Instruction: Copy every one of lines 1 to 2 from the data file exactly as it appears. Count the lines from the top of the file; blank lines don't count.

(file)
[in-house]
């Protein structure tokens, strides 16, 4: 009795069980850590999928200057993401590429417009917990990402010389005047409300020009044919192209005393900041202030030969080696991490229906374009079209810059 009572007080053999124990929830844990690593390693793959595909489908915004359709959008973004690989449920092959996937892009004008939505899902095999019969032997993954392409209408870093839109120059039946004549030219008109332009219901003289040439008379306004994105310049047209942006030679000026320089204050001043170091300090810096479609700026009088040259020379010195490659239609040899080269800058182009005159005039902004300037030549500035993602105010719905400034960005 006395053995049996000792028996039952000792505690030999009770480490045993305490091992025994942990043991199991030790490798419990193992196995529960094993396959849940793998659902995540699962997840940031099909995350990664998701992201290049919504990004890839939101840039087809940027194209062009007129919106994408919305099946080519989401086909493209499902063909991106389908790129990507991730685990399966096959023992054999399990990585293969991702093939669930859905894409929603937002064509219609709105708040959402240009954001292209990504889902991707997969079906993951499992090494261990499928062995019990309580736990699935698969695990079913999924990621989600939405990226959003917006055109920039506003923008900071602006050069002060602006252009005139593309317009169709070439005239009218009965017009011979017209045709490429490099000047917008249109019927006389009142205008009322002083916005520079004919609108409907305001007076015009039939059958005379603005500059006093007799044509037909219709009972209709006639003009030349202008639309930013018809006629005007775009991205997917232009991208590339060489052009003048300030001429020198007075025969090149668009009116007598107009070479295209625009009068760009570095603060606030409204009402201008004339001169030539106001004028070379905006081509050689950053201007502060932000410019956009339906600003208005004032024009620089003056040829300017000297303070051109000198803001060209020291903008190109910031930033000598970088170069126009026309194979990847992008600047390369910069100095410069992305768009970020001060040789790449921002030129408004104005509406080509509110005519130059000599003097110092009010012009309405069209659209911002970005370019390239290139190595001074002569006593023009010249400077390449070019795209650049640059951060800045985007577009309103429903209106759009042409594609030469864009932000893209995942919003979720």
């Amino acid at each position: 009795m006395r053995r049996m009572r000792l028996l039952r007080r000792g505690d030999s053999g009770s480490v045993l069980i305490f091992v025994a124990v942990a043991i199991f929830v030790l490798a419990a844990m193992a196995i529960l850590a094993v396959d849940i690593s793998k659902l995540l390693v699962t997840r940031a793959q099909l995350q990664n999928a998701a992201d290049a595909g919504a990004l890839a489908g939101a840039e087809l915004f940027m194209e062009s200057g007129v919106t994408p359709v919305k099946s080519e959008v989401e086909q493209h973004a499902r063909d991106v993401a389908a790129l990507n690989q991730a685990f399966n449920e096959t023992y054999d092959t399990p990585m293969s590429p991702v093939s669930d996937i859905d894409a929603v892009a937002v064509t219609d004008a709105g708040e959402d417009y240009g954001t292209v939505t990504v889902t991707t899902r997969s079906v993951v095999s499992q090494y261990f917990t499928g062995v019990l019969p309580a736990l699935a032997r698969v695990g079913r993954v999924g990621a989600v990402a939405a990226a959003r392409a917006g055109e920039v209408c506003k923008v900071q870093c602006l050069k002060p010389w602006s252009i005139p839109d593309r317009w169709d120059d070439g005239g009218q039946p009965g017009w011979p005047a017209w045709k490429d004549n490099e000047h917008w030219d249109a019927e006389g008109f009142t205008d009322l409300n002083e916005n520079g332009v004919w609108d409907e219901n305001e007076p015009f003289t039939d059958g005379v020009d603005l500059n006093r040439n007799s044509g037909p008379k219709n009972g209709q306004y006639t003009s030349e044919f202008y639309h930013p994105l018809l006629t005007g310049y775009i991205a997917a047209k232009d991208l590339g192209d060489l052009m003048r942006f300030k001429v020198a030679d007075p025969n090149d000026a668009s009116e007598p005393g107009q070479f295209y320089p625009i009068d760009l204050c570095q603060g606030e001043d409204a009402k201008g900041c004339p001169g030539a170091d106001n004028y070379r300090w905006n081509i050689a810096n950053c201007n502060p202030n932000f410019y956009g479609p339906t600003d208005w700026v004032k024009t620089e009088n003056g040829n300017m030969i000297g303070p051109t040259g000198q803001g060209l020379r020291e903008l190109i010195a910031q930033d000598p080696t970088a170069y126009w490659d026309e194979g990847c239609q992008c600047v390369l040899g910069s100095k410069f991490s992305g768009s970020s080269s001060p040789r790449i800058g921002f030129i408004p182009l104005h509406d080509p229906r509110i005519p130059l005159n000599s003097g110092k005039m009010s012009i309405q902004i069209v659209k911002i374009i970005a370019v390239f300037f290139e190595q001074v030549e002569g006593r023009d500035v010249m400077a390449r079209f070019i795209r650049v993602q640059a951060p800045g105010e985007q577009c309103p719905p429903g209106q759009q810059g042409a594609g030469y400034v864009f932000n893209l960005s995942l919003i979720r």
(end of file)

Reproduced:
[in-house]
């Protein structure tokens, strides 16, 4: 009795069980850590999928200057993401590429417009917990990402010389005047409300020009044919192209005393900041202030030969080696991490229906374009079209810059 009572007080053999124990929830844990690593390693793959595909489908915004359709959008973004690989449920092959996937892009004008939505899902095999019969032997993954392409209408870093839109120059039946004549030219008109332009219901003289040439008379306004994105310049047209942006030679000026320089204050001043170091300090810096479609700026009088040259020379010195490659239609040899080269800058182009005159005039902004300037030549500035993602105010719905400034960005 006395053995049996000792028996039952000792505690030999009770480490045993305490091992025994942990043991199991030790490798419990193992196995529960094993396959849940793998659902995540699962997840940031099909995350990664998701992201290049919504990004890839939101840039087809940027194209062009007129919106994408919305099946080519989401086909493209499902063909991106389908790129990507991730685990399966096959023992054999399990990585293969991702093939669930859905894409929603937002064509219609709105708040959402240009954001292209990504889902991707997969079906993951499992090494261990499928062995019990309580736990699935698969695990079913999924990621989600939405990226959003917006055109920039506003923008900071602006050069002060602006252009005139593309317009169709070439005239009218009965017009011979017209045709490429490099000047917008249109019927006389009142205008009322002083916005520079004919609108409907305001007076015009039939059958005379603005500059006093007799044509037909219709009972209709006639003009030349202008639309930013018809006629005007775009991205997917232009991208590339060489052009003048300030001429020198007075025969090149668009009116007598107009070479295209625009009068760009570095603060606030409204009402201008004339001169030539106001004028070379905006081509050689950053201007502060932000410019956009339906600003208005004032024009620089003056040829300017000297303070051109000198803001060209020291903008190109910031930033000598970088170069126009026309194979990847992008600047390369910069100095410069992305768009970020001060040789790449921002030129408004104005509406080509509110005519130059000599003097110092009010012009309405069209659209911002970005370019390239290139190595001074002569006593023009010249400077390449070019795209650049640059951060800045985007577009309103429903209106759009042409594609030469864009932000893209995942919003979720």